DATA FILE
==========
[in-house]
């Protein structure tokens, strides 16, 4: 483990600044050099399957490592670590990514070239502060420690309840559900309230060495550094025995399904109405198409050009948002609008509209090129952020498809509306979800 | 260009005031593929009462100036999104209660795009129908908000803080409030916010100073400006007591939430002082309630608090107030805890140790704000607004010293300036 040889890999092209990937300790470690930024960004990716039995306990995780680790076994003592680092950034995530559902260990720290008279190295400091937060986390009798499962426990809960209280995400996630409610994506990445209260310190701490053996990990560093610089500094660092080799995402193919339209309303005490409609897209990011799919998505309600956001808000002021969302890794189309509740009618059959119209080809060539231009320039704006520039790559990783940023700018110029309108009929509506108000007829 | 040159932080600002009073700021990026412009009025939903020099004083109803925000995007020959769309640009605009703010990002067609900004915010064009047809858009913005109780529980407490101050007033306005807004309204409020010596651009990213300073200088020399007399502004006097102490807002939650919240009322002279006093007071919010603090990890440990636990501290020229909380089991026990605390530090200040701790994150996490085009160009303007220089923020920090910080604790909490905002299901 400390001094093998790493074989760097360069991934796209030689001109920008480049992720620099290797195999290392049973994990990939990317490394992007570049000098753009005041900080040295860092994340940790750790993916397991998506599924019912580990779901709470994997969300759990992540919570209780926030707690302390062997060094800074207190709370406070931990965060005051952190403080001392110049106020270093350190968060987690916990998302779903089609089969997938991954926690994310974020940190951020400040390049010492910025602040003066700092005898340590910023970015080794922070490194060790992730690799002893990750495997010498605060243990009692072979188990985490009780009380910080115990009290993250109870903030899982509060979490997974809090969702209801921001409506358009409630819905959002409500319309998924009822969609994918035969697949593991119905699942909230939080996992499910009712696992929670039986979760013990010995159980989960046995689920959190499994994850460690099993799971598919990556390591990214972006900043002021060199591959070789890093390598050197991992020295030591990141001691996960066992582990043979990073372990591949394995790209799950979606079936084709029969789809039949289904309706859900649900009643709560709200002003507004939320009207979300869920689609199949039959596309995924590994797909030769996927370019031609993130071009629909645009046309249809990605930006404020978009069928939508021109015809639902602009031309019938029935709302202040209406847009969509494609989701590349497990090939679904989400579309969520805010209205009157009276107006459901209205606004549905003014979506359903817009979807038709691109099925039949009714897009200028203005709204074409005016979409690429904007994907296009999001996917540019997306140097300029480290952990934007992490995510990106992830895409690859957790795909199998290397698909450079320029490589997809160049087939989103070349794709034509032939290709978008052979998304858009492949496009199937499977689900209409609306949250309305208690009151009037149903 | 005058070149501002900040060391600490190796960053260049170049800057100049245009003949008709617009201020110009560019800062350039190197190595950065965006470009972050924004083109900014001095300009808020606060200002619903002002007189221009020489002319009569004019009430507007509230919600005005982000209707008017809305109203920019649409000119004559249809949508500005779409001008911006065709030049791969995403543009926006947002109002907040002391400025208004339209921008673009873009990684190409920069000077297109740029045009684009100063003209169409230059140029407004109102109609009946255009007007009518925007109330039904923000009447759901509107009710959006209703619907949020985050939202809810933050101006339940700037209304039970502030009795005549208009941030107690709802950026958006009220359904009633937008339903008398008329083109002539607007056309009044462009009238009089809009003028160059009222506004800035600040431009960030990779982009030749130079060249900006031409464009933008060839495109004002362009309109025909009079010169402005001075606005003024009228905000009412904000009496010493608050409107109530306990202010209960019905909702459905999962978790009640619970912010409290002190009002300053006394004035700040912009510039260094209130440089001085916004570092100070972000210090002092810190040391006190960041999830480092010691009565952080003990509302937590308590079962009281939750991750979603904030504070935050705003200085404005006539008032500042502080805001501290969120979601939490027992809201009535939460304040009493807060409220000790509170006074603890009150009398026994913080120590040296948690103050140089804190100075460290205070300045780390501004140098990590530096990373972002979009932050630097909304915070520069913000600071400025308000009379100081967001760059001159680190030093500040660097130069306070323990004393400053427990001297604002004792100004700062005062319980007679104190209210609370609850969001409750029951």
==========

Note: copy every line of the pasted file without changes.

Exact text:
[in-house]
């Protein structure tokens, strides 16, 4: 483990600044050099399957490592670590990514070239502060420690309840559900309230060495550094025995399904109405198409050009948002609008509209090129952020498809509306979800 | 260009005031593929009462100036999104209660795009129908908000803080409030916010100073400006007591939430002082309630608090107030805890140790704000607004010293300036 040889890999092209990937300790470690930024960004990716039995306990995780680790076994003592680092950034995530559902260990720290008279190295400091937060986390009798499962426990809960209280995400996630409610994506990445209260310190701490053996990990560093610089500094660092080799995402193919339209309303005490409609897209990011799919998505309600956001808000002021969302890794189309509740009618059959119209080809060539231009320039704006520039790559990783940023700018110029309108009929509506108000007829 | 040159932080600002009073700021990026412009009025939903020099004083109803925000995007020959769309640009605009703010990002067609900004915010064009047809858009913005109780529980407490101050007033306005807004309204409020010596651009990213300073200088020399007399502004006097102490807002939650919240009322002279006093007071919010603090990890440990636990501290020229909380089991026990605390530090200040701790994150996490085009160009303007220089923020920090910080604790909490905002299901 400390001094093998790493074989760097360069991934796209030689001109920008480049992720620099290797195999290392049973994990990939990317490394992007570049000098753009005041900080040295860092994340940790750790993916397991998506599924019912580990779901709470994997969300759990992540919570209780926030707690302390062997060094800074207190709370406070931990965060005051952190403080001392110049106020270093350190968060987690916990998302779903089609089969997938991954926690994310974020940190951020400040390049010492910025602040003066700092005898340590910023970015080794922070490194060790992730690799002893990750495997010498605060243990009692072979188990985490009780009380910080115990009290993250109870903030899982509060979490997974809090969702209801921001409506358009409630819905959002409500319309998924009822969609994918035969697949593991119905699942909230939080996992499910009712696992929670039986979760013990010995159980989960046995689920959190499994994850460690099993799971598919990556390591990214972006900043002021060199591959070789890093390598050197991992020295030591990141001691996960066992582990043979990073372990591949394995790209799950979606079936084709029969789809039949289904309706859900649900009643709560709200002003507004939320009207979300869920689609199949039959596309995924590994797909030769996927370019031609993130071009629909645009046309249809990605930006404020978009069928939508021109015809639902602009031309019938029935709302202040209406847009969509494609989701590349497990090939679904989400579309969520805010209205009157009276107006459901209205606004549905003014979506359903817009979807038709691109099925039949009714897009200028203005709204074409005016979409690429904007994907296009999001996917540019997306140097300029480290952990934007992490995510990106992830895409690859957790795909199998290397698909450079320029490589997809160049087939989103070349794709034509032939290709978008052979998304858009492949496009199937499977689900209409609306949250309305208690009151009037149903 | 005058070149501002900040060391600490190796960053260049170049800057100049245009003949008709617009201020110009560019800062350039190197190595950065965006470009972050924004083109900014001095300009808020606060200002619903002002007189221009020489002319009569004019009430507007509230919600005005982000209707008017809305109203920019649409000119004559249809949508500005779409001008911006065709030049791969995403543009926006947002109002907040002391400025208004339209921008673009873009990684190409920069000077297109740029045009684009100063003209169409230059140029407004109102109609009946255009007007009518925007109330039904923000009447759901509107009710959006209703619907949020985050939202809810933050101006339940700037209304039970502030009795005549208009941030107690709802950026958006009220359904009633937008339903008398008329083109002539607007056309009044462009009238009089809009003028160059009222506004800035600040431009960030990779982009030749130079060249900006031409464009933008060839495109004002362009309109025909009079010169402005001075606005003024009228905000009412904000009496010493608050409107109530306990202010209960019905909702459905999962978790009640619970912010409290002190009002300053006394004035700040912009510039260094209130440089001085916004570092100070972000210090002092810190040391006190960041999830480092010691009565952080003990509302937590308590079962009281939750991750979603904030504070935050705003200085404005006539008032500042502080805001501290969120979601939490027992809201009535939460304040009493807060409220000790509170006074603890009150009398026994913080120590040296948690103050140089804190100075460290205070300045780390501004140098990590530096990373972002979009932050630097909304915070520069913000600071400025308000009379100081967001760059001159680190030093500040660097130069306070323990004393400053427990001297604002004792100004700062005062319980007679104190209210609370609850969001409750029951």